Applying the ratios of his actual achievements to another 2134 plate appearances, Williams would have likely produced an additional 447 runs, 692 hits, 140 doubles, 19 triples, 128 home runs and 470 runs batted in.
Table One shows Williams’ actual lifetime record (What Was) in the left-hand column while the right hand column shows his probable career totals had it not been for his military service (What Might Have Been).

Table 1. Actual vs. Potential

What Was

What Might Have Been

Times at Bat

7,706

9,739

Runs

1,798

2,272

Singles

1,537

1,943

Doubles

525

665

Triples

71

90

Home Runs

521

649

Runs Batted In

1,839

2,309

An interesting corollary relates to how Williams’ career totals would stack up against the game’s other great hitters had military service not been a factor. Table Two shows Williams’ actual ranking in the left-hand column whereas the right hand column shows what I have called his hypothetical ranking.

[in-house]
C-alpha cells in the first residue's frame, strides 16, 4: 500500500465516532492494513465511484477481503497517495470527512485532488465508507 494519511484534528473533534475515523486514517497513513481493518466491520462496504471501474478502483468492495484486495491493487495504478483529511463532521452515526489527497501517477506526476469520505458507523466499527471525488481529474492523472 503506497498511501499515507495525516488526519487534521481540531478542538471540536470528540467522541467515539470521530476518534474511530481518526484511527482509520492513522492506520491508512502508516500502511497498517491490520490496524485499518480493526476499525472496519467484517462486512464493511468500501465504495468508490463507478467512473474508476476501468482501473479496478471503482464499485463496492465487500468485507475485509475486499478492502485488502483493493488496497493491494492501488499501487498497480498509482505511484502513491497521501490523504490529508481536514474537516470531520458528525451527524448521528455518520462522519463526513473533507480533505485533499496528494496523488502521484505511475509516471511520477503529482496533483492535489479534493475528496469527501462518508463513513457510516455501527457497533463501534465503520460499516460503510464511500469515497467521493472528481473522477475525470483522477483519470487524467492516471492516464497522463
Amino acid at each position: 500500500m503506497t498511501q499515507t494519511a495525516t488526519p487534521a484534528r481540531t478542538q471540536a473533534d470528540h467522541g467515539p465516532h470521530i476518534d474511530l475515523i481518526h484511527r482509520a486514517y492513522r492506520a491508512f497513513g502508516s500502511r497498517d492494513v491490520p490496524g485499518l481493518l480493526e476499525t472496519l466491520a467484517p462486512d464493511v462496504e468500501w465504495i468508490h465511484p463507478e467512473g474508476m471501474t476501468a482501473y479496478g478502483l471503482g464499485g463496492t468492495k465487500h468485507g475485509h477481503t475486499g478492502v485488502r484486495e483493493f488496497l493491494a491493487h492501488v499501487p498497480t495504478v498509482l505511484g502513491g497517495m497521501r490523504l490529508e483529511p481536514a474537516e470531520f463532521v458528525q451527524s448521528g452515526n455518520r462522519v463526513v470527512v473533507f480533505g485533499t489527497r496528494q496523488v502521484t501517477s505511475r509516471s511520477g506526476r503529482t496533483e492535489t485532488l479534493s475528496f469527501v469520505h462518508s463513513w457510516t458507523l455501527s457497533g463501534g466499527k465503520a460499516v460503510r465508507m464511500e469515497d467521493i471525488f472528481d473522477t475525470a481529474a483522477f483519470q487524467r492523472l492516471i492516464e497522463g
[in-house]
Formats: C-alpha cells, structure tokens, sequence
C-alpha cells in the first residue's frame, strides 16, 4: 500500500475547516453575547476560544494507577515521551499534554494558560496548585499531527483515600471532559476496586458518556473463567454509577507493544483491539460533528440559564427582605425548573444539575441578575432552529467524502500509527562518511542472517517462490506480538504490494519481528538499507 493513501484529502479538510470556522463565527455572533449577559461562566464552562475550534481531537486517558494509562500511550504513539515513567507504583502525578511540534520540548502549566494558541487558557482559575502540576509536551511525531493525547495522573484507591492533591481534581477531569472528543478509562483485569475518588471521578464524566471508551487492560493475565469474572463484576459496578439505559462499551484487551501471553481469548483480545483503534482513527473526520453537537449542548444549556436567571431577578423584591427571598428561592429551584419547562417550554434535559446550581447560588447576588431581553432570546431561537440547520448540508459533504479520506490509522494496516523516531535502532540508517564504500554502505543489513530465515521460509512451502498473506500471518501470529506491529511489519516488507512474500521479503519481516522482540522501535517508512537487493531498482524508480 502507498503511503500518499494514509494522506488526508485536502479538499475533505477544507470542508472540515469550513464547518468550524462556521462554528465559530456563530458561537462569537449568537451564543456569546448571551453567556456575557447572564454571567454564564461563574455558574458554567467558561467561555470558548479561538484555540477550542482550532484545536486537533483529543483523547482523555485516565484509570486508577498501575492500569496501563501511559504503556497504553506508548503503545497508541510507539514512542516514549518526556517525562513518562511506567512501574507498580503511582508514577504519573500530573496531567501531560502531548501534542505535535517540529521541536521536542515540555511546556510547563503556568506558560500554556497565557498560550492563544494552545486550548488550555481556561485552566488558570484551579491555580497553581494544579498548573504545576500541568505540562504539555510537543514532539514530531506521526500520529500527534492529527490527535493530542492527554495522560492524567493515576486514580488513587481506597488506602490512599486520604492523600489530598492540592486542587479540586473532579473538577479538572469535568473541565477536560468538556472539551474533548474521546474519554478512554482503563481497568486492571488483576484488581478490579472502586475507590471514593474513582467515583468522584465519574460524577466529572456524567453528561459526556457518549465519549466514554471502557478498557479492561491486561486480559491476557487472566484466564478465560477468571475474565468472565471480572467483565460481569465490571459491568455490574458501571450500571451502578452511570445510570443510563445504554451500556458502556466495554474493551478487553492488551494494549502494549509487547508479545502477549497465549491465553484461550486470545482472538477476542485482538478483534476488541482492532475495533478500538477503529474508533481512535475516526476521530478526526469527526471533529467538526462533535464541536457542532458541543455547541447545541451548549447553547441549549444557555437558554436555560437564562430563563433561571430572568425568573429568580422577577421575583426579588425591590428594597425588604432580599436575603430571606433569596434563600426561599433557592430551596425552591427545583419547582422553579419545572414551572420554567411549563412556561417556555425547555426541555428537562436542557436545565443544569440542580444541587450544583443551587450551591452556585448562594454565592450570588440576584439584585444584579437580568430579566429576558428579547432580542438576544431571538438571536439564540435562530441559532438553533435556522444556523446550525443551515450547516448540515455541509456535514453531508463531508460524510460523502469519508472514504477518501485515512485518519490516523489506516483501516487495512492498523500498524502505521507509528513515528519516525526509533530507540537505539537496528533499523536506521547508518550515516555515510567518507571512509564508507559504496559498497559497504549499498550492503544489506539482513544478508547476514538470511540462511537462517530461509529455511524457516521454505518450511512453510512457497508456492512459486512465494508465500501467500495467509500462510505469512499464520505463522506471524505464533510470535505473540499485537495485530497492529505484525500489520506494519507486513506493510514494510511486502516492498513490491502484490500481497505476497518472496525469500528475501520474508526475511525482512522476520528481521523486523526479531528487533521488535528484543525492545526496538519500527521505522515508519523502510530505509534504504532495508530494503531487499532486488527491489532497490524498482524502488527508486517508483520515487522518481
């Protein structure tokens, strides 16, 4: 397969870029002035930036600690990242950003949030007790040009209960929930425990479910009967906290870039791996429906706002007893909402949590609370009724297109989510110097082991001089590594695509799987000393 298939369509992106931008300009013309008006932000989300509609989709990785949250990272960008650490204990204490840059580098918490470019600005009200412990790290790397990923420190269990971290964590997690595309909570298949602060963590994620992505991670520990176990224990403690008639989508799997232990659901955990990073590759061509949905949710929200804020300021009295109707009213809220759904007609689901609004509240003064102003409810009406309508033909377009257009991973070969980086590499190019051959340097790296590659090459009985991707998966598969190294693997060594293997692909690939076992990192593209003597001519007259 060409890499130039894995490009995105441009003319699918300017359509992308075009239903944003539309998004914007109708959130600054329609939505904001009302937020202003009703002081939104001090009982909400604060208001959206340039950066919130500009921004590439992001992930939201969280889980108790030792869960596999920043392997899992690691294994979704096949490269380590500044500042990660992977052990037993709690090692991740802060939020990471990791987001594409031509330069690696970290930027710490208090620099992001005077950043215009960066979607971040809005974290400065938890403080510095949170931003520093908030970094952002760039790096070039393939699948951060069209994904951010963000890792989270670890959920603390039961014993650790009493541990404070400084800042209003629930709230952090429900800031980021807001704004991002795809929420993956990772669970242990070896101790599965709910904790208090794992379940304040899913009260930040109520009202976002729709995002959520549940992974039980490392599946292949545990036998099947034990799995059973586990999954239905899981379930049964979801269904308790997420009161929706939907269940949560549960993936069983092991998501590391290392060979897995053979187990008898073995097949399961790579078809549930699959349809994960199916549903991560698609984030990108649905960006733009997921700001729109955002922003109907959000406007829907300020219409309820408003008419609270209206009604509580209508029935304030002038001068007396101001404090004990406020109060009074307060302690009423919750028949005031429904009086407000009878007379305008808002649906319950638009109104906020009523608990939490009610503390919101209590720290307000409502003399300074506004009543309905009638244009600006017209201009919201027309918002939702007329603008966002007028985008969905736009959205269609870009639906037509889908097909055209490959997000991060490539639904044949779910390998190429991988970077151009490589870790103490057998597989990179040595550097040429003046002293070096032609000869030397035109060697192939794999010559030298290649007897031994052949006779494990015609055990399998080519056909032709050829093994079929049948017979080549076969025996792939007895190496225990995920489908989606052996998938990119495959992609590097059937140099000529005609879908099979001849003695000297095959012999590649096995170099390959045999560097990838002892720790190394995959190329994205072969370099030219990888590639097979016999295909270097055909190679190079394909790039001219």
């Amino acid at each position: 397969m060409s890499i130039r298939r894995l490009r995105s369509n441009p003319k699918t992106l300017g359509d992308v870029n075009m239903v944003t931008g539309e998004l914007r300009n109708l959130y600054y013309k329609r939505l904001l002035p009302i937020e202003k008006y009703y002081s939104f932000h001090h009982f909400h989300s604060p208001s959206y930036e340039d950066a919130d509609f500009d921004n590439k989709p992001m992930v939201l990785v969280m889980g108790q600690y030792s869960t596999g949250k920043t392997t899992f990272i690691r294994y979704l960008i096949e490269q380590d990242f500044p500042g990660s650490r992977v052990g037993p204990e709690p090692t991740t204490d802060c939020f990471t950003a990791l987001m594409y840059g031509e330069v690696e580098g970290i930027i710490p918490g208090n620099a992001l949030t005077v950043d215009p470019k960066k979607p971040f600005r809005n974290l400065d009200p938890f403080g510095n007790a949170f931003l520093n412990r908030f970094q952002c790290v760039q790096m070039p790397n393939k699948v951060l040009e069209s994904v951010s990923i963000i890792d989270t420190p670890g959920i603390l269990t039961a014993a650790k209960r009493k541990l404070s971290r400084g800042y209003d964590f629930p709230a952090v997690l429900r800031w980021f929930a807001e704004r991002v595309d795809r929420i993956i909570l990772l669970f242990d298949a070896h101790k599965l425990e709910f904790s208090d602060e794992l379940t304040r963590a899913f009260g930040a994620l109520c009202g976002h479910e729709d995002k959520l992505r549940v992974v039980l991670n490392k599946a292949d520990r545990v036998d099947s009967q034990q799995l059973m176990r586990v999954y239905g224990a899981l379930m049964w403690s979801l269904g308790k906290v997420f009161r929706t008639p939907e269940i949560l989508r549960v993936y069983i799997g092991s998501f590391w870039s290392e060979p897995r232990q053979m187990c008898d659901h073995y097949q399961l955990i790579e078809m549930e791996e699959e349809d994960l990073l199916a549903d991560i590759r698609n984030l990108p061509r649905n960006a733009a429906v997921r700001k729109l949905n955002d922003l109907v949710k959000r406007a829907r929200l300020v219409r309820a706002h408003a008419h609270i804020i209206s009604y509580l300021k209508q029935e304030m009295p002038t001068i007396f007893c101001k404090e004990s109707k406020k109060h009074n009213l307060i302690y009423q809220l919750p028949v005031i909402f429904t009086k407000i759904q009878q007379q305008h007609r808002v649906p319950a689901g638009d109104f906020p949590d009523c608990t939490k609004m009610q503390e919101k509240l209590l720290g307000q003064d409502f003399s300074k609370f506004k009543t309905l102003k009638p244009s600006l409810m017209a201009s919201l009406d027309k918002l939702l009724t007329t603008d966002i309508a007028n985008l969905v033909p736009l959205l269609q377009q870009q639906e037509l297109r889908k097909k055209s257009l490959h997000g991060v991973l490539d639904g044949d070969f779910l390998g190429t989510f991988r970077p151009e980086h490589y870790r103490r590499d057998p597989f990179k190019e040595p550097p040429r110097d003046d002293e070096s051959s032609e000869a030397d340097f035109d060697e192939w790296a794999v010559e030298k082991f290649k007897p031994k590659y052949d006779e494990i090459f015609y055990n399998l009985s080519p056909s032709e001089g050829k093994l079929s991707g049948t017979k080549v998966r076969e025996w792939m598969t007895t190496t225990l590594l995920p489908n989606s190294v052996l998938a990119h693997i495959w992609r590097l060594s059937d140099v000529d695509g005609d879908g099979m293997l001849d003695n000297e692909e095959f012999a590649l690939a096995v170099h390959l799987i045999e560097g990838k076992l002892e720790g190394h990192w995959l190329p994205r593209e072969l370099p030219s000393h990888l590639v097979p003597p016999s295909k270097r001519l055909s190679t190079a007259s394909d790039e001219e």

In my view these hypothetical career totals tend toward the conservative because during the 1943 through 1945 seasons. for example, Williams was in his middle twenties, the prime of his career, and would have likely averaged well above 447 times at bat per season. That aside, his hypothetical ranking jumps to number one in runs scored and runs batted in and to number five on the all time home run list.

Table 2. All Time Leaders

Actual Ranking

Hypothetical Ranking

Runs

13

1

Hits

52

8

Doubles

22

5

Triples

*

*

Home Runs

10

5

Runs Batted In

11

1

*Not in top 50.

In fairness, there are many other ballplayers who served their country during times of national crises and whose places in the record book have thereby been affected. If someone else wants to make a case for their favorite player, that is certainly their prerogative.

I had hoped I might meet Ted someday but unfortunately that opportunity is gone. I would also have liked my son to have met him. Had the opportunity arisen, I would have said to my son Scott; “I want you to shake hands with Mr. Williams, the greatest hitter in baseball history.

Barry Mayhew, Ph.D.